To Die For


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The all-American obsession with celebrity turns monstrous in this deliciously subversive (and disturbingly prescient) satire of our television-mediated, true-crime-obsessed age. In a career breakthrough, Nicole Kidman delivers a diabolical deconstruction of the girl next door as a local TV weather reporter whose perfectly perky facade belies a murderous heart, as her ruthless pursuit of fame ensnares three disaffected teens in a sordid, tabloid-ready scandal. Deftly deploying shifting perspectives, faux-documentary interviews, and a supporting cast featuring Joaquin Phoenix, Matt Dillon, and Casey Affleck, director Gus Van Sant adds provocative layers of meaning to this darkly funny examination of suburban sociopathy.

Picture 8/10

Gus Van Sant’s To Die For receives a new 4K UHD edition from The Criterion Collection. It is presented with Dolby Vision in its original aspect ratio of 1.85:1 on a triple-layer disc. The 2160p/24hz ultra high-definition presentation is sourced from a new 4K restoration performed by Sony Pictures Home Entertainment, taken from a scan of the 35mm original negative. The release also includes a standard Blu-ray edition that hosts a 1080p film presentation.

What we get does look rather good, and it probably could have been perfect—or damn close to it—if it wasn’t for one frustrating shortcoming, and it (yet again) comes down to the encode fumbling the highlights and the hotter areas of the screen. Though not a consistent problem through their UHD releases, it pops up to varying degrees, from barely noticeable, as in Blood Simple, to glaringly awful, like the macroblocking mess that is Walkabout. Mercifully, details aren't obliterated within the highlights entirely this time around, with grain and some finer nuances still there to a degree. Unfortunately, compression is just lousy enough that these areas become incredibly noisy, and grain looks like static dancing around. The film's opening shots, which feature a bright, snow-covered setting, look especially bad and are all very glaring.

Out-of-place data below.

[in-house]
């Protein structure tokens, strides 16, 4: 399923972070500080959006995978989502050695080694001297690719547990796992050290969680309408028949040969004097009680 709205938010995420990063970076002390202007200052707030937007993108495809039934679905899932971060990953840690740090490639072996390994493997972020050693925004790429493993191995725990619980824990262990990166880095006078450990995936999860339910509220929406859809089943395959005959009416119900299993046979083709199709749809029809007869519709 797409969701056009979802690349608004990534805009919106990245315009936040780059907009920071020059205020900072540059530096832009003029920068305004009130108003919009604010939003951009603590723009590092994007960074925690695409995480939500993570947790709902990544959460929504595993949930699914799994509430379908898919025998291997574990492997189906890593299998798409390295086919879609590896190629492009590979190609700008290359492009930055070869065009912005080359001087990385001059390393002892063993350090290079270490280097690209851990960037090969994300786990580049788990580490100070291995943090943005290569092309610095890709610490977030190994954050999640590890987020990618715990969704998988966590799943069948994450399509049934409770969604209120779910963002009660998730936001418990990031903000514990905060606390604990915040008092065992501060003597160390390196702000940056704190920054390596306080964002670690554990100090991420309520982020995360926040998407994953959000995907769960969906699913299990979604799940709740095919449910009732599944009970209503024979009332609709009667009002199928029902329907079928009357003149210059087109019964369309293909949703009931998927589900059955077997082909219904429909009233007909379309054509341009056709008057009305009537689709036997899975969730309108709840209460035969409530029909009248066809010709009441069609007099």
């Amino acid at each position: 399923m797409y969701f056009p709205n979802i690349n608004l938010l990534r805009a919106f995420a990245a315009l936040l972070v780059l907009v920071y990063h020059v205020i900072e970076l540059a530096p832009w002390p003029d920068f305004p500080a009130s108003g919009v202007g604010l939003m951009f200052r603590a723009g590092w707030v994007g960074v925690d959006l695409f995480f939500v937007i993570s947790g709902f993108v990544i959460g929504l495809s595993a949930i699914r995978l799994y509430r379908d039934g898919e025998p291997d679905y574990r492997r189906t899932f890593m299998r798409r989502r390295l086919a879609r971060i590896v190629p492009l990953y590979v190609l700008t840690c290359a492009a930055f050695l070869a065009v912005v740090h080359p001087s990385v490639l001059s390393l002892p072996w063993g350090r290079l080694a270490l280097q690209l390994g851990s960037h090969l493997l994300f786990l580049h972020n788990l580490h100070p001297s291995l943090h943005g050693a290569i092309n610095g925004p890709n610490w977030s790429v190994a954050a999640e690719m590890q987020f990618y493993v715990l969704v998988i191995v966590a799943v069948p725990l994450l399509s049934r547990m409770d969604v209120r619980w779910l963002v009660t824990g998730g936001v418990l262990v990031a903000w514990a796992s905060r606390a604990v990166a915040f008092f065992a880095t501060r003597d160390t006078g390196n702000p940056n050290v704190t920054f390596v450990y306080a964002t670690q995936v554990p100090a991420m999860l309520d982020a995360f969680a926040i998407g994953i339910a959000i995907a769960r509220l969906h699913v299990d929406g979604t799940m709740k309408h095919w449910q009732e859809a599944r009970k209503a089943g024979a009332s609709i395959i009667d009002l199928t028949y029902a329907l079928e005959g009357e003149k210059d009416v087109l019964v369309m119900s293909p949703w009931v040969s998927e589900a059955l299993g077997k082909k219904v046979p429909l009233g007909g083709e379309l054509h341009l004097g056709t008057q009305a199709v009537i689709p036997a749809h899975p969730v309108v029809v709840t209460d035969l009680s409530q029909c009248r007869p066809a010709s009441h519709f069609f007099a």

Thankfully, after the opening, this issue only pops up intermittently throughout the film and isn’t a common problem, inexplicably not impacting some bright spots and only mildly impacting a handful of other sequences, like some featuring close-ups of Nicole Kidman over a white background. Still, at its worst, it’s hard not to ignore.

And it’s a shame because the rest of the presentation looks great. The encoding in other areas is solid enough, and grain is rendered well outside some of those highlights. Fine-object detail looks excellent, all the way down to the textures in the fabrics of Kidman’s endless collection of outfits. The colors also look lovely, with HDR really boosting the range in those reds, violets, pinks, yellows, and so on, and this is all again best sampled in Kidman’s outfits. Black levels are rich and deep, with a broader range in the shadows.

In all, it still looks rather good, but yet again, it just drops the ball when it comes to rendering detail in the highlights.

Audio 8/10

The film comes with a DTS-HD MA 5.1 surround soundtrack. Dialogue is sharp and clear with excellent fidelity. Danny Elfman’s score is spread through the channels effectively with subtle bass, and the range is vast. The mix is ultimately simple, with only some effects making their way to the rears (camera snaps, ambient noise, etc.), but it’s still effective and sounds very sharp.

Extras 7/10

Criterion’s edition marks the first special edition the film has received on video. Unfortunately, the supplements are shockingly slim.